Stepping Stones

“If you’ve never been in that situation, it’s hard to understand what it’s like.”

This story is from the Invisible Project, a collaboration between the Welcome Project and Porter County Coalition for Affordable Housing, Housing Opportunities, Gabriel’s Horn, Dayspring Women’s Center, and Porter County Museum.

This is part three of a three-part story.

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Transcript for Stepping Stones

There’s some people out there—they don’t want the help. They just, they don’t want it. And I’ve seen people who don’t take the help, and then they end up in the same predicament that they were in. They don’t have the same opportunities because they didn’t take the opportunities that were given to them. But there are people out there that really need help, and there are people out there that don’t want to be on the system forever, that don’t want welfare, that don’t take advantage of it. They’re just trying—they’re taking stepping stones to get where they need to get, and for that period of time, they have to let their pride go, and get the help that they need.

Housing Opportunities helps me by providing a roof. We go over goals. They help you find steps to finding a job. They give you resources to help you go to school. They introduce you to other nonprofit organizations that help you with other things. Like, they help my son with his speech therapy. They referred me to somebody. They referred me to First Steps. They referred me to Early Head Start—Head Start. The Family Youth Services Bureau—they paid for my car insurance for the first six months when I first got my car. I graduated from them, I guess you can say now, but they were truly amazing. Every single one of them that I had were amazing. Geminus Head Start—the nonprofit organization—my son went there for two years, and I loved the teachers that he had. They were amazing. One time, I didn’t have enough money to pay for my son’s pictures, and they—the teachers—put in the money to buy his pictures. I mean, then you have food stamps and welfare, that helps provide food, medical coverage, and that helps a lot, too.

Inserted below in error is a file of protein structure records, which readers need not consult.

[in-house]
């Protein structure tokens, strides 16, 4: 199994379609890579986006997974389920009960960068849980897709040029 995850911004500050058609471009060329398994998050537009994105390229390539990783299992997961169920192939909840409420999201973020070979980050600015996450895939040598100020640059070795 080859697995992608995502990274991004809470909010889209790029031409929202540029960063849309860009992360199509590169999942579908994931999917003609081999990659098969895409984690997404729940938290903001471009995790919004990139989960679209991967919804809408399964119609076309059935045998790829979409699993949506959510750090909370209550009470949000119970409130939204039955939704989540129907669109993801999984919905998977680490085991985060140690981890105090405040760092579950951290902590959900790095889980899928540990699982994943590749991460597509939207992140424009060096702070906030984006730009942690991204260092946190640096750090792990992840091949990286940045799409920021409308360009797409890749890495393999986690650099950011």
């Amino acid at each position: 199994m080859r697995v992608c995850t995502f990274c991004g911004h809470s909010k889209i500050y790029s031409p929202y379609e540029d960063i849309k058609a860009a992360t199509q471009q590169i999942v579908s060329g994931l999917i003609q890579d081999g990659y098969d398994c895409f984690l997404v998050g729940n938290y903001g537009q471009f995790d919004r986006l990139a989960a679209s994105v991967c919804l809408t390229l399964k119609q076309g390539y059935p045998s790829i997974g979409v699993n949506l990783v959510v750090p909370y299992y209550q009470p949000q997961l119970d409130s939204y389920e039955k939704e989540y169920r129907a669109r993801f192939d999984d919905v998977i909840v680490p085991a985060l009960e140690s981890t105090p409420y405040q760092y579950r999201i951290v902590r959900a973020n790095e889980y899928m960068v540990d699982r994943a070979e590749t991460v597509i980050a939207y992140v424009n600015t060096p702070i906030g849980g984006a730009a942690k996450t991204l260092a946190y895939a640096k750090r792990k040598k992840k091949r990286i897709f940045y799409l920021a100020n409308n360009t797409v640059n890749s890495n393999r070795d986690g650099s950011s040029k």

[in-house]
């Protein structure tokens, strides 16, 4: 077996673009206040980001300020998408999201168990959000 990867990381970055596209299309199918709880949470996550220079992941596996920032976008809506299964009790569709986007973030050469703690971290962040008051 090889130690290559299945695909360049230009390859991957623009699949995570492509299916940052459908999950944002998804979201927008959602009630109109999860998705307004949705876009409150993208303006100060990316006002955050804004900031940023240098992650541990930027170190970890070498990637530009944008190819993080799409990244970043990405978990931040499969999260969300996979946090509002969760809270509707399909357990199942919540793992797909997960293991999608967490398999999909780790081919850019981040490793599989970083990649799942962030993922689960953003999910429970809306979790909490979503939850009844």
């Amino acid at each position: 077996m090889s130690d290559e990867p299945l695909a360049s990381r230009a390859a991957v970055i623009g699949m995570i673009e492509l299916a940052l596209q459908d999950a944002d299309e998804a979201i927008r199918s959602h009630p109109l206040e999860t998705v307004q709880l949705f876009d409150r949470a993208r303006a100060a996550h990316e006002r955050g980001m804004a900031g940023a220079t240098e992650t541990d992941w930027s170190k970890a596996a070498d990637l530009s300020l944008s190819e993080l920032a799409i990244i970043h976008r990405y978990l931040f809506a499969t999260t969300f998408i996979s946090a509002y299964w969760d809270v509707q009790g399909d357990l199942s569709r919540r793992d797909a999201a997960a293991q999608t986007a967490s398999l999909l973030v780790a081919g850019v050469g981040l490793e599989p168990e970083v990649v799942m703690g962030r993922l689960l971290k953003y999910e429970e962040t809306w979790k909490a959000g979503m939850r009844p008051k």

My case manager, Cindy, is an incredible role model. She comes out to the apartment, she talks to us, she goes over the goals. She’s taught me how to be a mom. She’s amazing. She is more than just a case manager to me.

Right now, things are pretty good. I do watch children out of my house. Yes, it’s not a lot of money, but I’m able to pay my bills. I’m able to buy my son what he needs, I’m able to keep a roof over our head right now. I was looking for another job, and I’m going to start looking for another job again as soon as I have a reliable car. It’s still hard—you still struggle, especially when your car is constantly breaking down. You don’t have enough money to pay for everything and fix your car, so the bills have to come first, and then the car, but I’m managing. We eat. We have a roof. He has clothes.

I think people need to step outside of the box and look around for a minute, and see that there are people out there that are really struggling, and that are not taking advantage of the system, and that really, really, do need help. Not everybody is the same. I think that it’s just the way you look at it. And if you’ve ever been in that situation. If you’ve never been in that situation, then it’s hard for people to understand what it’s like. I think, sometimes you have to step back and take yourself out of your situation, and put yourself in somebody else’s shoes.